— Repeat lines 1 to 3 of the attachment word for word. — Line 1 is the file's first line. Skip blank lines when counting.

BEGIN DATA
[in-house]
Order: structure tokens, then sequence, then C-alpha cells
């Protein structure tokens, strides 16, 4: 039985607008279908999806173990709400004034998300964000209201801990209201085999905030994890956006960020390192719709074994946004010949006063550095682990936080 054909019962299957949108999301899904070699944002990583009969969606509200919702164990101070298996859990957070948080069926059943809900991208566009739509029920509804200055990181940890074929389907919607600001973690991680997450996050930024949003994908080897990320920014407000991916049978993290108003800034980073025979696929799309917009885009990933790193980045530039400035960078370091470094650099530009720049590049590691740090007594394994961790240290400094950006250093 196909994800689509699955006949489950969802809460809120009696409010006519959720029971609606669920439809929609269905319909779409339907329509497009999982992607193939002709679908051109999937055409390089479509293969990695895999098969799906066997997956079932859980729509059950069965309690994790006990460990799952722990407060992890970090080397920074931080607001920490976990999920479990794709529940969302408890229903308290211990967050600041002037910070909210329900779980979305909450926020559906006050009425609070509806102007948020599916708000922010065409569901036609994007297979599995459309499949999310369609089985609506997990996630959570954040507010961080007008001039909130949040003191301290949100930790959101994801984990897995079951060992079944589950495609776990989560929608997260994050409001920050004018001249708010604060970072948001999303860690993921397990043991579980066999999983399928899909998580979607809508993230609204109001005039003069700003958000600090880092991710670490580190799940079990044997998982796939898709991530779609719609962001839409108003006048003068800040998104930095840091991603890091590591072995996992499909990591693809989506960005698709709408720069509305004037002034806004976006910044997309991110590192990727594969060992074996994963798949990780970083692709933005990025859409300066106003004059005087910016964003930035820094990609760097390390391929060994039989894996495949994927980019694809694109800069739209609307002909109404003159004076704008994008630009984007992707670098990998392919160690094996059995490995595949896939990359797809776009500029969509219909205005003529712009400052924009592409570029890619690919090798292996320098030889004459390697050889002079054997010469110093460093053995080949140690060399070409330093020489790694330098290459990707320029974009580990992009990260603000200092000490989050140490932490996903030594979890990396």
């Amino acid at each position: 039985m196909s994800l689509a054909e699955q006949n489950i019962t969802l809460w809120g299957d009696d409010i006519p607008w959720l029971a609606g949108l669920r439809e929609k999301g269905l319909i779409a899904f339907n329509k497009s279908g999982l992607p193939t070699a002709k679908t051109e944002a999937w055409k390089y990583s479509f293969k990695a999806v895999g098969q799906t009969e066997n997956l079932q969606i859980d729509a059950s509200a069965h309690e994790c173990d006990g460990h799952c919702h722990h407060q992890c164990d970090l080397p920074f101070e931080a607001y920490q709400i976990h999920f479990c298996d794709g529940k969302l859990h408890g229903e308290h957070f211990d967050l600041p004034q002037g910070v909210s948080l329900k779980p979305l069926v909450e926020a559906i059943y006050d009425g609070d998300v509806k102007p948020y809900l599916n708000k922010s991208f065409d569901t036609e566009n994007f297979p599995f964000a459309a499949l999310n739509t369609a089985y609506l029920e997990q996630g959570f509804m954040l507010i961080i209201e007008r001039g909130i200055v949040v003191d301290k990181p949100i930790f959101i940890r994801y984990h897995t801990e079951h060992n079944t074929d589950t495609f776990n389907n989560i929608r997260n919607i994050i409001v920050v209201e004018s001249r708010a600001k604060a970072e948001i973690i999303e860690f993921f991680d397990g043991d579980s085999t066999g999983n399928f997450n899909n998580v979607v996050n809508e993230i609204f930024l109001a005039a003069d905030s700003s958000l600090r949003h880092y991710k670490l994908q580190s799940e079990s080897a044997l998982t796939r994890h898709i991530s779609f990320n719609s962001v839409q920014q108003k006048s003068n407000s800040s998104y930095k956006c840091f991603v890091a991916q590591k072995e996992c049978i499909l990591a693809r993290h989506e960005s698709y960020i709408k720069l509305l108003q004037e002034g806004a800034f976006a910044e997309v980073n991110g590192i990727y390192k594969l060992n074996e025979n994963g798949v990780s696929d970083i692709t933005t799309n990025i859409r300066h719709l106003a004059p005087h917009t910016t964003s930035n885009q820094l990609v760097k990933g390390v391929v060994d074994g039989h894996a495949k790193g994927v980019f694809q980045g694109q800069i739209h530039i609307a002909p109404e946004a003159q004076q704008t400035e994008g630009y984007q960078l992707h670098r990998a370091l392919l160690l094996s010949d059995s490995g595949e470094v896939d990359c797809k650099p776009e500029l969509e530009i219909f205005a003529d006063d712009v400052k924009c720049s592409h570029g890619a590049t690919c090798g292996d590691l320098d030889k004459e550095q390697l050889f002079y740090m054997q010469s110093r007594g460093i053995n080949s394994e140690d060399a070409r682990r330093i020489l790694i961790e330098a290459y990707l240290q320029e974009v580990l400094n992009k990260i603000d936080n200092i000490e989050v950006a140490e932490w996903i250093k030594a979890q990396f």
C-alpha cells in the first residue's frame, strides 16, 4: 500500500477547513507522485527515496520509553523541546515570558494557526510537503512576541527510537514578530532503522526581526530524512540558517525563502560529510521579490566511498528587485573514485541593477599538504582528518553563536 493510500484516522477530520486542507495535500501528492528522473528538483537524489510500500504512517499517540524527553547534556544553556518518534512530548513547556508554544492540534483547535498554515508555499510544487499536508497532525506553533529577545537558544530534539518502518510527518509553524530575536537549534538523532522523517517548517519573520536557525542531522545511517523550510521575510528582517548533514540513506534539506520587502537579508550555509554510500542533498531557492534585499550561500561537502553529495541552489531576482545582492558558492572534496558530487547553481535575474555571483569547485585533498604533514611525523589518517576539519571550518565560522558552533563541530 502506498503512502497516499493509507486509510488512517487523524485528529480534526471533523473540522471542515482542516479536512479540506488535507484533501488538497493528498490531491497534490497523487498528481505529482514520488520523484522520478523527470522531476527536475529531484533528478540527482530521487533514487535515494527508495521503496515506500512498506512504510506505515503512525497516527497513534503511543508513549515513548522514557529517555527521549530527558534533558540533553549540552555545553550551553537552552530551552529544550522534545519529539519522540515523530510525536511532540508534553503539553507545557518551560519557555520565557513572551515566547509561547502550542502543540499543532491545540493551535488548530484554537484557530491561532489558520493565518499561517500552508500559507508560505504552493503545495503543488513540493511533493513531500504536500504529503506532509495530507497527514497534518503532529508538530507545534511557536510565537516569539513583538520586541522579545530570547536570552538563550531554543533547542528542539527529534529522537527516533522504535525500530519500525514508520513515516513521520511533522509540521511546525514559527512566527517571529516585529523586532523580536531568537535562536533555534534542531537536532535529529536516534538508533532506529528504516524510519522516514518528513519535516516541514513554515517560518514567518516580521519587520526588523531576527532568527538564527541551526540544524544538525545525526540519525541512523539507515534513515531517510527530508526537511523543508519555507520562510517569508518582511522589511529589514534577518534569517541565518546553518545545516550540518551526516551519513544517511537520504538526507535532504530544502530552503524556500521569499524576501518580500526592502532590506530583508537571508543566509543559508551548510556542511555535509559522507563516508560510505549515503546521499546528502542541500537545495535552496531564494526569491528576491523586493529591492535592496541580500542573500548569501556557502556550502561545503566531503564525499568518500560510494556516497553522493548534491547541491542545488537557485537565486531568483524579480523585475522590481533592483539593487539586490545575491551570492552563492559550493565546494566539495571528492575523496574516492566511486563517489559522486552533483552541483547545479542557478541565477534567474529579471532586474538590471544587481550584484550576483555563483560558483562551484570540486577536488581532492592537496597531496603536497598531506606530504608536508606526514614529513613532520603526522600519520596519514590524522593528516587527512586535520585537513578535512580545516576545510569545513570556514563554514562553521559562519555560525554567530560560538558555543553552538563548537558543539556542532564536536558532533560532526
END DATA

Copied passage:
[in-house]
Order: structure tokens, then sequence, then C-alpha cells
């Protein structure tokens, strides 16, 4: 039985607008279908999806173990709400004034998300964000209201801990209201085999905030994890956006960020390192719709074994946004010949006063550095682990936080 054909019962299957949108999301899904070699944002990583009969969606509200919702164990101070298996859990957070948080069926059943809900991208566009739509029920509804200055990181940890074929389907919607600001973690991680997450996050930024949003994908080897990320920014407000991916049978993290108003800034980073025979696929799309917009885009990933790193980045530039400035960078370091470094650099530009720049590049590691740090007594394994961790240290400094950006250093 196909994800689509699955006949489950969802809460809120009696409010006519959720029971609606669920439809929609269905319909779409339907329509497009999982992607193939002709679908051109999937055409390089479509293969990695895999098969799906066997997956079932859980729509059950069965309690994790006990460990799952722990407060992890970090080397920074931080607001920490976990999920479990794709529940969302408890229903308290211990967050600041002037910070909210329900779980979305909450926020559906006050009425609070509806102007948020599916708000922010065409569901036609994007297979599995459309499949999310369609089985609506997990996630959570954040507010961080007008001039909130949040003191301290949100930790959101994801984990897995079951060992079944589950495609776990989560929608997260994050409001920050004018001249708010604060970072948001999303860690993921397990043991579980066999999983399928899909998580979607809508993230609204109001005039003069700003958000600090880092991710670490580190799940079990044997998982796939898709991530779609719609962001839409108003006048003068800040998104930095840091991603890091590591072995996992499909990591693809989506960005698709709408720069509305004037002034806004976006910044997309991110590192990727594969060992074996994963798949990780970083692709933005990025859409300066106003004059005087910016964003930035820094990609760097390390391929060994039989894996495949994927980019694809694109800069739209609307002909109404003159004076704008994008630009984007992707670098990998392919160690094996059995490995595949896939990359797809776009500029969509219909205005003529712009400052924009592409570029890619690919090798292996320098030889004459390697050889002079054997010469110093460093053995080949140690060399070409330093020489790694330098290459990707320029974009580990992009990260603000200092000490989050140490932490996903030594979890990396």